Men’s Mental Health Stigma: A Critical Look

The stigma for men’s mental health is often that men should be able to tough it out. That they shouldn’t show weakness. This is particularly true for men of certain cultures where men are taught that they need to be the providers and protectors. As a result, men may feel like they can’t show weakness or vulnerability.

This stigma can make it difficult for men to seek help for mental health issues. They may feel like they need to deal with their problems on their own. Or, they may not even realize that they’re struggling with a mental health disorder.

From August 2020 to February 2021, the percentage of adults with recent symptoms of anxiety or a depressive disorder increased from 36.4% to 41.5%. On top of that, the percentage of those reporting unmet mental health care needs increased from 9.2% to 11.7%. Increases were largest among adults aged 18–29 years and those with less than high school education.

Men of color, special needs, and LGBTQ men face unique challenges when it comes to mental health. They may experience higher levels of stress due to discrimination and social injustice and may be less likely to seek help because of the stigma around men’s mental health.

Mental Health Across the Nation

46.2% of U.S. adults with mental illness received treatment in 2020. 64.5% of U.S. adults with serious mental illness received treatment in 2020. ​​The average delay between the onset of mental illness symptoms and treatment is 11 years.

11% of U.S. adults with mental illness had no insurance coverage in 2020. 11.3% of U.S. adults with serious mental illness had no insurance coverage in 2020.

Non-Hispanic white adults (24.4%) were more likely than non-Hispanic black (15.3%), Hispanic (12.6%), and non-Hispanic Asian (7.7%) adults to have received any mental health treatment.

Overall, as the level of urbanization decreased, the percentage of adults who had taken medication for their mental health increased, and the percentage who had received counseling or therapy decreased.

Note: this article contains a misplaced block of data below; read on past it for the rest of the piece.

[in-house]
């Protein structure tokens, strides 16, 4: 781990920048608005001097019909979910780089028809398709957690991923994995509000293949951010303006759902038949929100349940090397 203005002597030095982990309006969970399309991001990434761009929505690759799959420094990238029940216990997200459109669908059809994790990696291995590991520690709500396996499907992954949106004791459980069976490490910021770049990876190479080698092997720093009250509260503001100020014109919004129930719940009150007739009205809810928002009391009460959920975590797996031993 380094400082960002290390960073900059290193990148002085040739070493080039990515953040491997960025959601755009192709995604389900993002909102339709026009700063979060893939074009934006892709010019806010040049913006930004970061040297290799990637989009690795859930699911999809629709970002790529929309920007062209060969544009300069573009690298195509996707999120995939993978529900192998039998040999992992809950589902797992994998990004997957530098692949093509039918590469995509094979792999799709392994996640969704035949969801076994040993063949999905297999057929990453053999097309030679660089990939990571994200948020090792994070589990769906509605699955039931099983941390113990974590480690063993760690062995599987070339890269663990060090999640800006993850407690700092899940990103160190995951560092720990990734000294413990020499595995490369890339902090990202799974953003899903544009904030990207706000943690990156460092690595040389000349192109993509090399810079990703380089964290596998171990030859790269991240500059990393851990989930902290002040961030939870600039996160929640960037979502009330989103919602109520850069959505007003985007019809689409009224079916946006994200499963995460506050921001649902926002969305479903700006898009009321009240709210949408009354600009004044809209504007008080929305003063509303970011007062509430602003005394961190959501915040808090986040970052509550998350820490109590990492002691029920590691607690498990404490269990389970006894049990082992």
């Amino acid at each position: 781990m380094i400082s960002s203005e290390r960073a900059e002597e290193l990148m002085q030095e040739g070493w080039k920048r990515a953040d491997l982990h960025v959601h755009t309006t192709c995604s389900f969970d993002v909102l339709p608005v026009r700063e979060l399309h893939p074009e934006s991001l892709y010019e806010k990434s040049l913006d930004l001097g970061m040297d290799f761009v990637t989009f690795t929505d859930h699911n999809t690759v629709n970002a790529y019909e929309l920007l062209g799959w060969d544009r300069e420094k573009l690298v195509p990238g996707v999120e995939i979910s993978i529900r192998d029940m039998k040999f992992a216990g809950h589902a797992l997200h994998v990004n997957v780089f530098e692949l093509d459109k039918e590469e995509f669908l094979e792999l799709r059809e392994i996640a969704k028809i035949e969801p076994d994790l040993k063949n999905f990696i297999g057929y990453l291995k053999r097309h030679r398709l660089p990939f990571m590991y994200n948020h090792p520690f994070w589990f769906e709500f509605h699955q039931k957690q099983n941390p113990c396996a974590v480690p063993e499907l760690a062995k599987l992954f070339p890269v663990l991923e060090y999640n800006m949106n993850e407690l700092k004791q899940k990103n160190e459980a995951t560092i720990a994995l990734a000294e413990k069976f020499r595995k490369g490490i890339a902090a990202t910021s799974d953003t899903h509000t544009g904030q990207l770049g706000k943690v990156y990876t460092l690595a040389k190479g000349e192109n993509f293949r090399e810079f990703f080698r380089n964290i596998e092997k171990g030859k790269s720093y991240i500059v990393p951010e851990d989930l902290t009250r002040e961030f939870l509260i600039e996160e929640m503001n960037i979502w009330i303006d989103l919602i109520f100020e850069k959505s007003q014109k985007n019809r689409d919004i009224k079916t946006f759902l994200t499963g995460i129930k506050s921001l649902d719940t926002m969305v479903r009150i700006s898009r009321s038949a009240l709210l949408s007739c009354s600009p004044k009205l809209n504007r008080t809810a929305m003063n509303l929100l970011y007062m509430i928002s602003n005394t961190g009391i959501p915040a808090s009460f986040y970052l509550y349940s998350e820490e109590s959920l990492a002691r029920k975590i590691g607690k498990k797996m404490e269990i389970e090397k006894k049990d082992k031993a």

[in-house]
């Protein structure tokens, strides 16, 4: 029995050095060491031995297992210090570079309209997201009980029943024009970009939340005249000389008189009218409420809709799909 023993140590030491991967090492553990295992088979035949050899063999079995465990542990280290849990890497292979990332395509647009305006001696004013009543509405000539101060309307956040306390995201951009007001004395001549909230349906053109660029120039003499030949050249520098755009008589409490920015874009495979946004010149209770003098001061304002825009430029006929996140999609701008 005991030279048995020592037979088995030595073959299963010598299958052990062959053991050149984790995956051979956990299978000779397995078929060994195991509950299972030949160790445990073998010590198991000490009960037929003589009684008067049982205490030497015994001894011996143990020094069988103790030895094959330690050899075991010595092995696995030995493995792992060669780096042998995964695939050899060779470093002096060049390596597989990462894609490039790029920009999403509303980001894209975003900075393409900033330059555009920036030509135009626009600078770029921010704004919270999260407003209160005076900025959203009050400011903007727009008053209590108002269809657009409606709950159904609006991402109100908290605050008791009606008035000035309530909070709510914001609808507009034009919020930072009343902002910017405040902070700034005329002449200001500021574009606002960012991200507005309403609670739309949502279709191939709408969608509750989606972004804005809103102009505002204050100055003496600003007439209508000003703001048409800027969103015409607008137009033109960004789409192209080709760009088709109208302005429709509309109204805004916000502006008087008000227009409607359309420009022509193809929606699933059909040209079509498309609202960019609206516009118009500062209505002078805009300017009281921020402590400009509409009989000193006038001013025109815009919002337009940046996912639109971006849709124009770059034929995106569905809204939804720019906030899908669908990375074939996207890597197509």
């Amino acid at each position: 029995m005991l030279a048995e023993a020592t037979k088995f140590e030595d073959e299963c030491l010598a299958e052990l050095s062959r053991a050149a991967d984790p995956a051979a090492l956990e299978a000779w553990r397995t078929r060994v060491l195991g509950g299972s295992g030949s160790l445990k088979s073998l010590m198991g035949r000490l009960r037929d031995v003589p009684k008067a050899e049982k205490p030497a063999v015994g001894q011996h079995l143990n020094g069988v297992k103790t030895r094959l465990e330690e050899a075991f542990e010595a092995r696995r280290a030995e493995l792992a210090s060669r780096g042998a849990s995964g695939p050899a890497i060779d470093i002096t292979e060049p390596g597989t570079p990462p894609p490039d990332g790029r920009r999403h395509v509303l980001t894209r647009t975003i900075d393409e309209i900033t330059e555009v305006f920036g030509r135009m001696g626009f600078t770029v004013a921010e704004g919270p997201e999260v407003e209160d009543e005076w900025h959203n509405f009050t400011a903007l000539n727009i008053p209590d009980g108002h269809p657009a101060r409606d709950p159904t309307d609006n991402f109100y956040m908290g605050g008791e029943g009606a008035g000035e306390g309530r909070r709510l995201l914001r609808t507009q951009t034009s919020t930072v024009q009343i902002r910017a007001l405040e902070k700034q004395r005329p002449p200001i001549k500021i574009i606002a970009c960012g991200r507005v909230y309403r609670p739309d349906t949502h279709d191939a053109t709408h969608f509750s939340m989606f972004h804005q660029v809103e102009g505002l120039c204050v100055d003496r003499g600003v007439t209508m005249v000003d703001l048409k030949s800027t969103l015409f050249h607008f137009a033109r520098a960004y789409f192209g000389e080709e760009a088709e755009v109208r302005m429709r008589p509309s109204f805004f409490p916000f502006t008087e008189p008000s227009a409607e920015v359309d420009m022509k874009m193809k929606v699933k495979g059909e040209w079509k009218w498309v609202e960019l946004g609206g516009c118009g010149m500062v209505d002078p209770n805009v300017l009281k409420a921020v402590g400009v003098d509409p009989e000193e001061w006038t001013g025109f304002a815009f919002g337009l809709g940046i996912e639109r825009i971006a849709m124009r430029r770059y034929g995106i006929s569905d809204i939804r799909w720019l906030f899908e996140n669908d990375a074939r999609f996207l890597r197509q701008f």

May is Mental Health Awareness Month

May is Mental Health Awareness Month, and this year’s theme is “Together for Mental Health.”

One in five men will experience a mental health issue in any given year, but men are less likely than women to seek help. There are several reasons for this. First, there is a lot of stigma around men’s mental health.

Men are expected to be tough and self-reliant, so asking for help can be seen as a sign of weakness. Second, men may not even realize that they’re experiencing a mental health issue.

Mental health issues can manifest differently in men than in women.

What Factors Can Lead to Male Mental Health Issues?

Some factors that can lead to mental health issues in men include:

  • Stressful life events, such as divorce, job loss, or financial problems
  • A history of trauma, such as physical or sexual abuse
  • Childhood neglect or abuse
  • Witnessing violence
  • Having a family member with a mental illness
  • Drug or alcohol abuse

What Are the Symptoms of Mental Health Issues in Men?

Symptoms of mental health issues in men can include:

  • Anger
  • Aggression
  • Violence
  • Substance abuse
  • Risky behaviors
  • Withdrawal from friends and family